Monday, November 15, 2010

A Very TSA Thanksgiving

With the busiest travel days of the year fast approaching, the news media has been focused on the latest developments at the Transportation Security Administration, which has overseen airport security since its creation in November 2001. After an attempted airplane bombing on Christmas Day 2009, TSA stepped up its deployment of Advanced Imaging Technology (AIT) machines, which are expected to eventually replace the traditional metal detectors at most airports. (A list of airports which are currently using the new screening technology is available on the TSA’s website.)

The new machines, which produce X-ray-like scans of passengers that are monitored by an officer at a remote location within the airport, stirred immediate controversy among civil-liberties groups for their detailed imagery (revealing everything from artificial joints and other medical devices to the outline of genitalia) and potential for misuse by staff. (Although TSA promises that travelers’ faces are obscured by the software and that the body scans are not stored, the machines are capable of saving and transmitting the images. Furthermore, at least two disciplinary incidents have been reported where security officers made disparaging remarks about the content of the body scans – one in Miami and one in London.)

In addition to the concerns about personal privacy, others have expressed reservation about potential health risks from radiation. While the TSA information page assures travelers that the new AIT machines provide a lower dose of radiation than cell phones (or two minutes of the flights for which passengers are being screened), some of the most frequent fliers – i.e., pilots – are unconvinced. Last week, the pilots’ unions from US Airways and American Airlines urged their members to opt out of the AIT screening, citing potential for serious health risks due to frequent exposure.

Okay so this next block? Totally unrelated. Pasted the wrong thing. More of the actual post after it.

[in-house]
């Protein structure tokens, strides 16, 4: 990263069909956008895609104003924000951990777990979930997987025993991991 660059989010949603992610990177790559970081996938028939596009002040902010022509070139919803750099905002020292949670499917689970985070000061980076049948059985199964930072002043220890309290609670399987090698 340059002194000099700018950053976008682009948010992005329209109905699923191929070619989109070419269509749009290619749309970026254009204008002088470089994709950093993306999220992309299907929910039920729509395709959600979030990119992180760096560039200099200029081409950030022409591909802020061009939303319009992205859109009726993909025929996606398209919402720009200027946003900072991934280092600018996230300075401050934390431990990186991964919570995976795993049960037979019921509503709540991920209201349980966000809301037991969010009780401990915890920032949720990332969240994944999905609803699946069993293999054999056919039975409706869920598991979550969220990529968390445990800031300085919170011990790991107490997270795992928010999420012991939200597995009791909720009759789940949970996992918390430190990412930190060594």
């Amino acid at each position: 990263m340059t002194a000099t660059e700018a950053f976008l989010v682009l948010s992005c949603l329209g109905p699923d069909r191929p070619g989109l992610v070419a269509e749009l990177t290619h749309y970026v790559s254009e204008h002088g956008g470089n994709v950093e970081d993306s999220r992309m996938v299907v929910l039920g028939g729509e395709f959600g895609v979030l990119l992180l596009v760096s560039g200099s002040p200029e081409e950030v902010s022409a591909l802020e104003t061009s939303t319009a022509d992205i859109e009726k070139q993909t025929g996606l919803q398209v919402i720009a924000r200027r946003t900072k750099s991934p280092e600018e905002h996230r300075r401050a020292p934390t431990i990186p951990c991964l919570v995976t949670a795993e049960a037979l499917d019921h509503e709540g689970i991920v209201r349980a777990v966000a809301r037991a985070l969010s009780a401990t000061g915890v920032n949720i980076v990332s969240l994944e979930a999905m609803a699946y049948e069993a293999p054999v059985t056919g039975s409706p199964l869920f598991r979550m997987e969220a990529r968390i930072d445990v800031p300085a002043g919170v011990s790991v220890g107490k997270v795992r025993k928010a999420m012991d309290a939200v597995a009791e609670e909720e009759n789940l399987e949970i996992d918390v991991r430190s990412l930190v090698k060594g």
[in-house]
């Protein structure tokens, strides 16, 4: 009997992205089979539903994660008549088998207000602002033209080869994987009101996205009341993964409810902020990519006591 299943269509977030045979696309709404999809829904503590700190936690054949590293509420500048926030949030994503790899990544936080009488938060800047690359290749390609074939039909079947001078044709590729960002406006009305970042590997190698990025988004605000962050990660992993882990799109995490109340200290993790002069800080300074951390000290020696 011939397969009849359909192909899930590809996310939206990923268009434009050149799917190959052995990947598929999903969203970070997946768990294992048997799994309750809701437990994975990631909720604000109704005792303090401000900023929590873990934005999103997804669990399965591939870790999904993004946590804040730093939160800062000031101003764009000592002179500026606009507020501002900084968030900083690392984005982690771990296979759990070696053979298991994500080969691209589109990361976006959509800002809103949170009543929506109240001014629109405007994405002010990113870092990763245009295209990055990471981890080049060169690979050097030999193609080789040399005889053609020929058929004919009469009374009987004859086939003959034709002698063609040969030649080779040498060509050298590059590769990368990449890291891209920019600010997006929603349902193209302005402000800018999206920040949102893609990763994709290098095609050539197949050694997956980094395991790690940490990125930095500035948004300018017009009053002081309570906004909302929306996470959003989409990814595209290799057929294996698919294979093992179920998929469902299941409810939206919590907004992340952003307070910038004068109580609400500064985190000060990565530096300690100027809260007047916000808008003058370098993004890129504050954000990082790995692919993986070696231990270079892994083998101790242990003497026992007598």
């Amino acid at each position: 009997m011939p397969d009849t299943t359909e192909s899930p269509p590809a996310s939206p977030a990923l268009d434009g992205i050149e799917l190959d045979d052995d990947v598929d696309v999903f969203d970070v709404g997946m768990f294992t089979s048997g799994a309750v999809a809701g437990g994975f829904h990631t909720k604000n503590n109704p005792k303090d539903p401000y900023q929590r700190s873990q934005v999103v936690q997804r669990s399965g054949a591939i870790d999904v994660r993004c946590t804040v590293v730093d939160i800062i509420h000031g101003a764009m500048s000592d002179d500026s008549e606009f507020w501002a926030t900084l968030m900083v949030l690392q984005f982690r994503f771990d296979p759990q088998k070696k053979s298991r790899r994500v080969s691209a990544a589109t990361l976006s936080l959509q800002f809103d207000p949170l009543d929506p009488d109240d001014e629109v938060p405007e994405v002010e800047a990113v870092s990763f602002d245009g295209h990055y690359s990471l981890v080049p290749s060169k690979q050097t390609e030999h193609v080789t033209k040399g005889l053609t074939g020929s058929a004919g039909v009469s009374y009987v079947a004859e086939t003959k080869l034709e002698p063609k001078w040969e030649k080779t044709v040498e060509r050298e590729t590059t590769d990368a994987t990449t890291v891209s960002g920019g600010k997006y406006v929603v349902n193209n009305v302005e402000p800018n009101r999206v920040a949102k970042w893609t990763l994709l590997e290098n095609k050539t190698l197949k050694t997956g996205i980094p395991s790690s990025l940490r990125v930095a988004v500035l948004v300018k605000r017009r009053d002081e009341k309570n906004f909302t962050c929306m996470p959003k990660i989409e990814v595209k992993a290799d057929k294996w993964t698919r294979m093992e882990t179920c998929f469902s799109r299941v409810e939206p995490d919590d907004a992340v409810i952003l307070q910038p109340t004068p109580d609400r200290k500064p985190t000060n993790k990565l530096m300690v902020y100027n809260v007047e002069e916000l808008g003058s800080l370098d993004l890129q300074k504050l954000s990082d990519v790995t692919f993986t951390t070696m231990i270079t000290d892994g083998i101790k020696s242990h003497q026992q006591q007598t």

So what happens after a pilot-- or any other passenger-- “opts out” of the AIT screening? The secondary method of screening is usually a pat-down search, although the procedure has allegedly become more invasive since the deployment of the AITs. (For details, compare TSA’s official blog on new procedures with Jeffrey Goldberg’s humorous first-person account from The Atlantic).

For some, the choice between a full-body scan or a physical pat-down is a true dilemma—and one, it turns out, with potential legal consequences. Over the weekend, a California blogger described his experience with security at the San Diego airport, after he refused both the AIT scan and the pat-down, requesting instead to be screened through the traditional metal detectors. When TSA officers escorted him out of the security area and he obtained a refund for his ticket, the blogger was approached by a security supervisor who informed him that “once I start the screening in the secure area, I could not leave until it was completed,” threatening him with a civil suit and a $10,000 fine if he did not comply. On Monday, the TSA confirmed the blogger’s allegations in a statement, citing a 9th Circuit Court of Appeals ruling to support its contention that those who refuse to complete security screening could face civil penalties. (Although the news reports do not give more detailed case information, savvy legal researchers should be able to use the court’s quoted language to easily track down U.S. v. Aukai, 497 F.3d 955, 960-61 (9th Cir. 2007); text at Google Scholar.)

More developments are certainly coming, with a Senate committee hearing on TSA oversight scheduled for Wednesday, November 17. A grassroots effort to declare Wednesday, November 24 to be “National Opt-Out Day” will also raise public awareness of the new TSA policies and procedures.

To learn more about the history and activities of the TSA, check out the “Information About Agencies” section of our research guide to Federal Administrative Law. And if the current airport security measures give new meaning to “fear of flying” this holiday season, remember that current Duke Law students, faculty and staff will retain 24-hour building access over the library’s Thanksgiving closure.